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Last modified: Thursday, October 11, 2012

IU-led coalition, NCWIT announce third annual computing competition for state's high school girls

Scholarships, prize money will be awarded to competition winners

Oct. 11, 2012

BLOOMINGTON, Ind. -- The National Center for Women & Information Technology, along with an Indiana University-led consortium of universities and corporations, has kicked off the third annual Indiana Aspirations in Computing Award competition for Indiana high school girls in Grades 9 to 12.


Twenty young women will be recognized for their computing-related achievements and interests in a competition that is part of a nationwide effort spearheaded by NCWIT to generate visibility for women's participation in the field of computing and ultimately to encourage more young women to choose careers in technology. Winners are acknowledged for their outstanding aptitude and interest in technology and computing, leadership ability, academic history and plans for post-secondary education.

To enter, students should submit an application online by Oct. 31. Winners will be notified in early December and will be honored at an awards celebration at OneAmerica Headquarters in Indianapolis in January 2013. All young women in Grades 9 to 12 in Indiana are eligible to enter. Each winner will receive $250, scholarship opportunities from several computing departments throughout the state of Indiana, engraved plaques for themselves and their school, a T-shirt and a gift bag.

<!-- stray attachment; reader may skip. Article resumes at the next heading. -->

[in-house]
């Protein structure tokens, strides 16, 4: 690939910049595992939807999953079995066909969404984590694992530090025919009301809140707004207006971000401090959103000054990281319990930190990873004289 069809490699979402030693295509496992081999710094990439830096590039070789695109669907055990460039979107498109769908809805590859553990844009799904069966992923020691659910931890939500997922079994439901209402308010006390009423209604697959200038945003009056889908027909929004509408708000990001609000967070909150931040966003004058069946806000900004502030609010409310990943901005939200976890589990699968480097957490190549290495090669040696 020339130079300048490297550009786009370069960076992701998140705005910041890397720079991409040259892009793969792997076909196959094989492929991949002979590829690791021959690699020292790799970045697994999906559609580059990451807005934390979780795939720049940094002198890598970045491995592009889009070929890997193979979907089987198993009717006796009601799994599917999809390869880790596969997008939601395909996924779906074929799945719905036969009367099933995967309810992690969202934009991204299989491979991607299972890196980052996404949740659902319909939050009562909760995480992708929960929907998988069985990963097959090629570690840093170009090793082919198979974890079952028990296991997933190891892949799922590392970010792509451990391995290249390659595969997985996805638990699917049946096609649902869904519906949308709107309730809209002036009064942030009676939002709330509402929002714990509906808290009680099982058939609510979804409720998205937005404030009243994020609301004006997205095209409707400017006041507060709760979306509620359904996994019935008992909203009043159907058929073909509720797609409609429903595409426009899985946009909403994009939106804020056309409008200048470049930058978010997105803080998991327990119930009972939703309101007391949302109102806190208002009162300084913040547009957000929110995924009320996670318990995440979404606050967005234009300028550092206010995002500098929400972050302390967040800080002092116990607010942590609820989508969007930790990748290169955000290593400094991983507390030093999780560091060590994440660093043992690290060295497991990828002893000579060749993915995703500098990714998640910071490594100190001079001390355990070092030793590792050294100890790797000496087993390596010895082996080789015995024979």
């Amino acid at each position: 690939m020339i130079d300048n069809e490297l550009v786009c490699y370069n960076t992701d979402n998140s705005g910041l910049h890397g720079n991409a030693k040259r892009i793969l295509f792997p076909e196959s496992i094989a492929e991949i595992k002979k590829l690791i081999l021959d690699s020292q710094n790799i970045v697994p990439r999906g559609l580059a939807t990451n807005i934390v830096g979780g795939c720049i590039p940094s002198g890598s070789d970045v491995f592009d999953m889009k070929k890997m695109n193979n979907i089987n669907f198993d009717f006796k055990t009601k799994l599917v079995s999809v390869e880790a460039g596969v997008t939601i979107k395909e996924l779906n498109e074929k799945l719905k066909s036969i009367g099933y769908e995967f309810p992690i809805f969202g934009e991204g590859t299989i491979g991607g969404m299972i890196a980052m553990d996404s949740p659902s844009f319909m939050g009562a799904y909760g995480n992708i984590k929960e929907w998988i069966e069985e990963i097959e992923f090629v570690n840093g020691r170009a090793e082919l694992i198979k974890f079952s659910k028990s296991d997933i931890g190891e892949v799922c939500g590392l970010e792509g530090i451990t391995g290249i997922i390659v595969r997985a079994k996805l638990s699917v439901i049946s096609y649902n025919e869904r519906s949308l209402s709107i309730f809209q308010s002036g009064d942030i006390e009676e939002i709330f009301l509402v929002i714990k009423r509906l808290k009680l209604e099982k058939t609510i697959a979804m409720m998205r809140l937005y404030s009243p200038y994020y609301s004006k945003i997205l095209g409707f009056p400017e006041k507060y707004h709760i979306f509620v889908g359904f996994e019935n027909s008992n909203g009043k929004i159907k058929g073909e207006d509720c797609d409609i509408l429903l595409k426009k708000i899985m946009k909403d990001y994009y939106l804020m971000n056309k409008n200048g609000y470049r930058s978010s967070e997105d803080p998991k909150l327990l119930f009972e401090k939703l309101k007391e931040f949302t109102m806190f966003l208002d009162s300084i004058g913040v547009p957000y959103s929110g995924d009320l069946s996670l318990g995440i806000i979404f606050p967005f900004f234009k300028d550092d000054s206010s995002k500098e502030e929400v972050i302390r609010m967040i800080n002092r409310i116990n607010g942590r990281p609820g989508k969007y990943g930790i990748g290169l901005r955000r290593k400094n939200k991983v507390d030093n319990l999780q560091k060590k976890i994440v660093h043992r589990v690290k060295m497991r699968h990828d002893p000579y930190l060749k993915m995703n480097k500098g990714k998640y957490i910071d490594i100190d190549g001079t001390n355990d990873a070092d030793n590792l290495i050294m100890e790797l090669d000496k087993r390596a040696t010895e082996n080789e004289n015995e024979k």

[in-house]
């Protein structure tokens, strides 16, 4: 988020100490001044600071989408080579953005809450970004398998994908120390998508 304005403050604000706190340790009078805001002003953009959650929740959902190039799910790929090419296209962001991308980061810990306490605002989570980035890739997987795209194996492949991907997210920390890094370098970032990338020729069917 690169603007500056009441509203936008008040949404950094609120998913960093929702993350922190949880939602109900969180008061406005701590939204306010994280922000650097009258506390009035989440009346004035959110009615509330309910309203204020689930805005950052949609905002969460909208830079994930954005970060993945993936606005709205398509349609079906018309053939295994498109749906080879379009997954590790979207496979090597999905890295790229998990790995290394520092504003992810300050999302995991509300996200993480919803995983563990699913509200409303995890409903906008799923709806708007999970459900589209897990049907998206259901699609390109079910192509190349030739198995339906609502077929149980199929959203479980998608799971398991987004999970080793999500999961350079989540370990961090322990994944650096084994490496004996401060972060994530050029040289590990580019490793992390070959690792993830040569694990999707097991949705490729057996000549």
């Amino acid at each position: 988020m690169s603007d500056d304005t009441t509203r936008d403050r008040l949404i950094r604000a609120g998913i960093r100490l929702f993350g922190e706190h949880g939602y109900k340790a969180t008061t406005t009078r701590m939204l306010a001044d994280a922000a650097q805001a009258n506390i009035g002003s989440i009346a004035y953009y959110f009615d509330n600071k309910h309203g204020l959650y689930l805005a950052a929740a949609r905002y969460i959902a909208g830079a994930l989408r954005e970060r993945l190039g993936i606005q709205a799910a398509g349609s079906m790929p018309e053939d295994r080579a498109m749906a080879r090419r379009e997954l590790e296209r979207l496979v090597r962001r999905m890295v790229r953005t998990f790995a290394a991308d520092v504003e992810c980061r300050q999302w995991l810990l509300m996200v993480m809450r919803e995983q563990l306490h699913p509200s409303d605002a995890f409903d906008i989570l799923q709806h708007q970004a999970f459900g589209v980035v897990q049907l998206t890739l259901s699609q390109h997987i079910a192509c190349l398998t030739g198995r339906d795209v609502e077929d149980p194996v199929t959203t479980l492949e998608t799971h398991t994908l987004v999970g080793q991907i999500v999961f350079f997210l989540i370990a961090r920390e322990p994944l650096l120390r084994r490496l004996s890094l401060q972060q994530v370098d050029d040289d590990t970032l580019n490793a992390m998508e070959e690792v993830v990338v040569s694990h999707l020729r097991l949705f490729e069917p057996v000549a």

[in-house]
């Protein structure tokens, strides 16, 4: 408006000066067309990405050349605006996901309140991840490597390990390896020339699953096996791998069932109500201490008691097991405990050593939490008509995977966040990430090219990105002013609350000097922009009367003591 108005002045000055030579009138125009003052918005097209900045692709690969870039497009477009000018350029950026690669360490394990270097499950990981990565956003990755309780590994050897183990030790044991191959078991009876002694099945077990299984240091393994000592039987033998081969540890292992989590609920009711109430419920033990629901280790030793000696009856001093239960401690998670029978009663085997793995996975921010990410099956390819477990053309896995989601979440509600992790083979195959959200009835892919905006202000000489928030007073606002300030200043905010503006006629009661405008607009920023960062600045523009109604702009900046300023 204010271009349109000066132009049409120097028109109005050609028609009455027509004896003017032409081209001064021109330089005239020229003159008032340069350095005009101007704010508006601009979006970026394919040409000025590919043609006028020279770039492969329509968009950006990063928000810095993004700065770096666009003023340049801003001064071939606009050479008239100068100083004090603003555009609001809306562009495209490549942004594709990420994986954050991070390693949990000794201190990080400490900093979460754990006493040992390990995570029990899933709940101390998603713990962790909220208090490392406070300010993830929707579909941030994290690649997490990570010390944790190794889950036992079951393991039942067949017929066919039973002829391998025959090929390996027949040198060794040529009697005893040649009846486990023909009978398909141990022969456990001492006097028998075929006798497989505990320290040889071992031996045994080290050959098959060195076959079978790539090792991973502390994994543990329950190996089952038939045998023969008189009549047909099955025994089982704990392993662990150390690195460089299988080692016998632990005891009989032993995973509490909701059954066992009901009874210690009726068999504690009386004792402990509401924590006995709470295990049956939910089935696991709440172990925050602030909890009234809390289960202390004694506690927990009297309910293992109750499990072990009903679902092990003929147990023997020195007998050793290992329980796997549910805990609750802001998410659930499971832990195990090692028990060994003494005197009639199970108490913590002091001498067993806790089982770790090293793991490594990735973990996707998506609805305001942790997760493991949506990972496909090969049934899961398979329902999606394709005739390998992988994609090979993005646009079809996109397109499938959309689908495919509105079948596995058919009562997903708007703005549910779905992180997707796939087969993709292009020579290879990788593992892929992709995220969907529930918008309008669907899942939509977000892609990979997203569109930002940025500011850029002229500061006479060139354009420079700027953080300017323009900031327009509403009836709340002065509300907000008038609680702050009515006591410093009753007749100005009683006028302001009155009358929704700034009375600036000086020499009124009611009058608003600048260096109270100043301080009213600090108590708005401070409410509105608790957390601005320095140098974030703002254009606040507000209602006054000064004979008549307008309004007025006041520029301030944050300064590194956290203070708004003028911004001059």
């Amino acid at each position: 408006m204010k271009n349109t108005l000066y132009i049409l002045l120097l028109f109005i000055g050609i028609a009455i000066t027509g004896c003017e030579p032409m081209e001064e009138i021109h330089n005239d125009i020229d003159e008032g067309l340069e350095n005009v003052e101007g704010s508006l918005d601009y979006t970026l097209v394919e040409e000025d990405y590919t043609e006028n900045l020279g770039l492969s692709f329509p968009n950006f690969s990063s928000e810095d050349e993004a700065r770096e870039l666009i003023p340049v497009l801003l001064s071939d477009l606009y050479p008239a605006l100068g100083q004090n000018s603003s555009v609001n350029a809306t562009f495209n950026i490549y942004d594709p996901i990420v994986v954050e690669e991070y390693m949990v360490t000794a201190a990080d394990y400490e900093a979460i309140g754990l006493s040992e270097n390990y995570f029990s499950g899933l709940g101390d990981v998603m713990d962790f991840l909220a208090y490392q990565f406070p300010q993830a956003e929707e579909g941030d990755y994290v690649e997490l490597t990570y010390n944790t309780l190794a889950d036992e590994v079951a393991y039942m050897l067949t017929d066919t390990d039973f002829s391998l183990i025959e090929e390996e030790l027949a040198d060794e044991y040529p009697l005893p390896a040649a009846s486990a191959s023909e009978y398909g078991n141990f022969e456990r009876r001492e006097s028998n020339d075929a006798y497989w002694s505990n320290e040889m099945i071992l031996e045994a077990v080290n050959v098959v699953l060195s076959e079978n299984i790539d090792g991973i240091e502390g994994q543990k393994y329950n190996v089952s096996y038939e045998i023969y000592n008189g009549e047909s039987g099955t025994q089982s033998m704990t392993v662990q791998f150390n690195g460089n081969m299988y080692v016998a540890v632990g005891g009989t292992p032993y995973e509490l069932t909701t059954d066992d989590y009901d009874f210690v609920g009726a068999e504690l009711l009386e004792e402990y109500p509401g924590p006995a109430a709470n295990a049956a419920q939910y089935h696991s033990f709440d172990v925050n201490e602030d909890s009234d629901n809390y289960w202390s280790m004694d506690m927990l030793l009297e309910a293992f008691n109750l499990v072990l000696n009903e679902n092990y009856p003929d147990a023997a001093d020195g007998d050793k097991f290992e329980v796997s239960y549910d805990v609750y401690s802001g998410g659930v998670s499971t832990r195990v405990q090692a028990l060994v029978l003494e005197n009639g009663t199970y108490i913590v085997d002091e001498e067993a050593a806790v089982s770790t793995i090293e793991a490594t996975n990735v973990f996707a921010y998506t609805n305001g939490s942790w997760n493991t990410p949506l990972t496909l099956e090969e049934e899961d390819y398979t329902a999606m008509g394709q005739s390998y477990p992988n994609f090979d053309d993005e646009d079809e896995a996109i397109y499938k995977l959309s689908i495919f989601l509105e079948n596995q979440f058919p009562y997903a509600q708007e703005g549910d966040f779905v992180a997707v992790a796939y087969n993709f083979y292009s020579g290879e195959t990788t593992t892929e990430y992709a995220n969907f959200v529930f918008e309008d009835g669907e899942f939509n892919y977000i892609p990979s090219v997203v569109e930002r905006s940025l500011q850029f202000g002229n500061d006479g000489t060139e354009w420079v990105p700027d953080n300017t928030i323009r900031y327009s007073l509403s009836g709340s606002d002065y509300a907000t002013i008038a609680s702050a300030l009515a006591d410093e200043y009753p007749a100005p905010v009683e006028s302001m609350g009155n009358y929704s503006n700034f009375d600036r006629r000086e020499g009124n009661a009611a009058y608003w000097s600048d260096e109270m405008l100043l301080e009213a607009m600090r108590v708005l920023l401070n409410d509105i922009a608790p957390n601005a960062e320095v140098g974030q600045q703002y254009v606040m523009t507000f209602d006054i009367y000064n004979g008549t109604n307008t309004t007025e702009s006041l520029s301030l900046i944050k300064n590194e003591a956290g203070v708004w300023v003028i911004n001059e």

Last year's winners were selected from a pool of approximately 100 applicants from high schools across the state, and the award has provided many with inspiration to pursue their interest in technology at the next level.

"Gender diversity in IT means a larger and more competitive workforce and, in a world dependent on innovation, it means the ability to design technology that is as broad and creative as the people it serves," said Maureen Biggers, Indiana's Aspirations in Computing awards chair and assistant dean for diversity, inclusion and education in the IU School of Informatics and Computing.

The Indiana coalition includes Purdue University, Rose-Hulman Institute of Technology, Indiana University-Purdue University Indianapolis, University of Notre Dame, OneAmerica, Women & Hi Tech, the Society for Information Management, Microsoft and several other corporate sponsors.

"We want young people to understand the ways computing is collaborative and creative, and how it can be combined with just about any other academic interest area," Biggers said. "This competition is a positive step toward increasing awareness, and we look forward to impacting the lives of young women in Indiana when we announce the winners. We hope teachers, parents and anyone who mentors young women will encourage high school girls to apply."

For more information about the award and to enter, visit the NCWIT website.


The National Center for Women & Information Technology is a nonprofit coalition of more than 200 prominent corporations, academic institutions, government agencies and nonprofits working to improve U.S. innovation, competitiveness and workforce sustainability by increasing women's participation in IT. NCWIT's work spans K-12 and higher education through industry and academic careers.